Wednesday, November 24, 2010

Out From Under the Thumb of El Guapo

Every time I read stories like this, I’m glad I got through a BA in journalism and a MS in English with only $1,500 in student loan debt.

And whenever we get to feeling discouraged because money is tight and we’re deferring home improvement projects we’d like to do, I have to say, well, at least we’re not massively in debt. Sure, we owe about $70,000 on the house, and a miniscule amount on a sole credit card. We’re not being crushed by debt, and if I have any say in it, we’re not going to.

We pay as we go. And we do what we can to save money. This summer’s home improvement project, for example, is going to be replacing the four windows on the front of the house. All four of them are big energy-leakers. Luckily, all we have to do is buy the windows. I’ve installed all of the other windows in the house, so we don’t have to pay labor to have them put in.

It’s the other projects that are killers – the back deck plus garage, I just can’t do myself. Parts of it, yes, But not all of it – and certainly not things like framing, roofing and concrete. I can do the window dressing, the electrical and such. That’s good. Can’t afford the rest. That’s bad.

I just refuse to go into debt for things like this. It’s just not sound thinking. I feel for the people who have had massive amounts of student debt pile on top of them, as with the woman featured in the Wall Street Journal article. But I can’t help thinking: You knew you’d have to pay the piper some day. At what point do you cut your losses and stop taking out the loans? I knew going into journalism that I’d have a heck of a time earning enough money to provide for a family, let alone pay off student debt. So I worked summers, worked during the semester, and overall just worked when I had to and didn’t go to school when I didn’t have the money. I got lucky with this current technical writing job landing in my lap, and that spurred me on to getting that masters degree – for which I paid cash. What has it netted me? A possible $2,500-a semester teaching gig at a local university, if there’s ever enough demand for the bonehead English class I’m signed up to teach. Again, nothing I could use to pay back any student debt had I taken out loans to get the Masters degree I needed to teach the class and get my foot in the door at the university.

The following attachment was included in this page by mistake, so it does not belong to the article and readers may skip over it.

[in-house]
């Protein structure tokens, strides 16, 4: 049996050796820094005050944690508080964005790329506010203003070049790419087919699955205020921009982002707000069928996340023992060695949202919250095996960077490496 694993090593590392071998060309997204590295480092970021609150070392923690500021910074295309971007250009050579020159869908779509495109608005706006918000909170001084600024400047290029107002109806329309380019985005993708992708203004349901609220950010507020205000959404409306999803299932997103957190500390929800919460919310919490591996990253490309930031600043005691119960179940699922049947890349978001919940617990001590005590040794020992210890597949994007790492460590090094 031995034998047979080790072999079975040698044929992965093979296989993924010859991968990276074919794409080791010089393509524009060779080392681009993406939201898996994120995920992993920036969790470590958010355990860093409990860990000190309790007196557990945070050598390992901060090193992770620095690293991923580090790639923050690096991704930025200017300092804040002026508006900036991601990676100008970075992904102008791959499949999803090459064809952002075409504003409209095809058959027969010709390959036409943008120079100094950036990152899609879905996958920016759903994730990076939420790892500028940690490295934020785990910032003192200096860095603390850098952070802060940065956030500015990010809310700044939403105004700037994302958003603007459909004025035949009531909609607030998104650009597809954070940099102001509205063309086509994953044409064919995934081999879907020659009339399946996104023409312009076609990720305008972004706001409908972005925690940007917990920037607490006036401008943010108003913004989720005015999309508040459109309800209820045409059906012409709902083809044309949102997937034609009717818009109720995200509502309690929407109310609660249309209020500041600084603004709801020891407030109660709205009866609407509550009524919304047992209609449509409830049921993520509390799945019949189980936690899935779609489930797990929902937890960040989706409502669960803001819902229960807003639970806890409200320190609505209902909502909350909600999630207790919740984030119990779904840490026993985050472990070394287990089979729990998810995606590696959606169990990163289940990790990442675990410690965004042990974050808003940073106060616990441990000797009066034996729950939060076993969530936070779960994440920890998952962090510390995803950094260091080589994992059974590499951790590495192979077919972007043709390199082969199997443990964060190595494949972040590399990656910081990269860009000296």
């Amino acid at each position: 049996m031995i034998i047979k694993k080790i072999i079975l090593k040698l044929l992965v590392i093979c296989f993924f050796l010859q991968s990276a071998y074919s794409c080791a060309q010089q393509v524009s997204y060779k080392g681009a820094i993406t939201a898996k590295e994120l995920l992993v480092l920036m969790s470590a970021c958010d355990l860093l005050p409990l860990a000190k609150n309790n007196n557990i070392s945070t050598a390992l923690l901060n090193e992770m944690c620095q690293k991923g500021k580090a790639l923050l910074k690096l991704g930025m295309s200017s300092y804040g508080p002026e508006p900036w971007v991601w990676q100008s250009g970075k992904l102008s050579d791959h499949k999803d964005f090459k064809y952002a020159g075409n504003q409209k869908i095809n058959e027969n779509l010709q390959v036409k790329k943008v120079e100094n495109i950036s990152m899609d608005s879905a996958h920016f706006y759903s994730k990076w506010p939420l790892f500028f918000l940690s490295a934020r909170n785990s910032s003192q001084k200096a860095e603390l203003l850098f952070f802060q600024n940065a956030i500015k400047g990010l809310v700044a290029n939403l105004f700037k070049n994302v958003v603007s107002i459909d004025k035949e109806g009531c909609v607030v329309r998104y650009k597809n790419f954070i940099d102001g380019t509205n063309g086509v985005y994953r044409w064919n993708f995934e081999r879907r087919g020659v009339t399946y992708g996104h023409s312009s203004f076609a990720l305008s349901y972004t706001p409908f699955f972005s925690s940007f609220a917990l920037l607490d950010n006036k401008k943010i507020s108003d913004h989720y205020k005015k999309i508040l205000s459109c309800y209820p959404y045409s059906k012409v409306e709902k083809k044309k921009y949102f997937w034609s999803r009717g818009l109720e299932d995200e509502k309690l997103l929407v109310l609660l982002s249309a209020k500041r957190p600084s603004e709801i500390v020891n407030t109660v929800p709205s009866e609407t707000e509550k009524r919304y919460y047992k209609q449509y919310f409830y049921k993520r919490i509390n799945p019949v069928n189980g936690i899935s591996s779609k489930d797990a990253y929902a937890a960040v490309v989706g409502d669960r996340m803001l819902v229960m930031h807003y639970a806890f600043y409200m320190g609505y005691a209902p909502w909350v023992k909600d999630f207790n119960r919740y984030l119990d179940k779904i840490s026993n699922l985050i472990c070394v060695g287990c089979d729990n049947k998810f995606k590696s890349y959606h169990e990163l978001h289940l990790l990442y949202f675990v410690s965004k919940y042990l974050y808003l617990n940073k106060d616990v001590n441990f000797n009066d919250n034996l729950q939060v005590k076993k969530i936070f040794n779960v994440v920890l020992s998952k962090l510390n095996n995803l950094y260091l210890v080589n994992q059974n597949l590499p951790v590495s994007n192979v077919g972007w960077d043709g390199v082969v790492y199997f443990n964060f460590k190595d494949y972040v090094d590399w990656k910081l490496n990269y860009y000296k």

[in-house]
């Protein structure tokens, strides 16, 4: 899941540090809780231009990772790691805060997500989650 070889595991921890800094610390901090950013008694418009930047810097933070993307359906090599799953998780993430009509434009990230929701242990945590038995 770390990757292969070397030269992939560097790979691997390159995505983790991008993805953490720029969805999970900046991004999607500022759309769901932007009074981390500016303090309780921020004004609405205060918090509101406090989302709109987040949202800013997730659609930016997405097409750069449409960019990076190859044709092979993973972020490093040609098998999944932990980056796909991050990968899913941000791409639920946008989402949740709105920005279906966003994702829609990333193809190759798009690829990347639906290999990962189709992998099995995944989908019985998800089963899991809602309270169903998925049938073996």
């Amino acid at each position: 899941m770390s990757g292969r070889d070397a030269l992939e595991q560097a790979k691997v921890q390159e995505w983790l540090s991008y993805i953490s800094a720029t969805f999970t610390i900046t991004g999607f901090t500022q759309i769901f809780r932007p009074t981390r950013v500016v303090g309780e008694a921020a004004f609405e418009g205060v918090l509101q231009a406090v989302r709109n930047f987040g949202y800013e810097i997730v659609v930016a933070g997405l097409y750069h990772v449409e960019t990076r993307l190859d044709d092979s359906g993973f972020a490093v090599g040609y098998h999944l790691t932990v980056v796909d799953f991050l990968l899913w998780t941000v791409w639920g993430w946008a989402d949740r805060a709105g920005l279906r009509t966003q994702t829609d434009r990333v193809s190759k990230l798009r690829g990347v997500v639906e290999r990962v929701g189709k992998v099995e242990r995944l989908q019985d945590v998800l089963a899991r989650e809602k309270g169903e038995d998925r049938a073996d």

Every tie I read one of these stories, I’m reminded of President Gordon B. Hinckley’s 1998 Conference talk, “To the Boys and to the Men,” in which he said:
I urge you, brethren, to look to the condition of your finances. I urge you to be modest in your expenditures; discipline yourselves in your purchases to avoid debt to the extent possible. Pay off debt as quickly as you can, and free yourselves from bondage.

This is a part of the temporal gospel in which we believe. May the Lord bless you, my beloved brethren, to set your houses in order. If you have paid your debts, if you have a reserve, even though it be small, then should storms howl about your head, you will have shelter for your wives and children and peace in your hearts. That's all I have to say about it, but I wish to say it with all the emphasis of which I am capable.
We’ve tried to heed that advice and, humbly, I can say it works.


Lorena Williams said...

Very good advice, I already owe credit cards and in three more years a huge student loan. Wish I didn't have any debt at all.

Mister Fweem said...

I'm sorry to hear that. I think I got really lucky in how I was able to work and pay for my education along the way.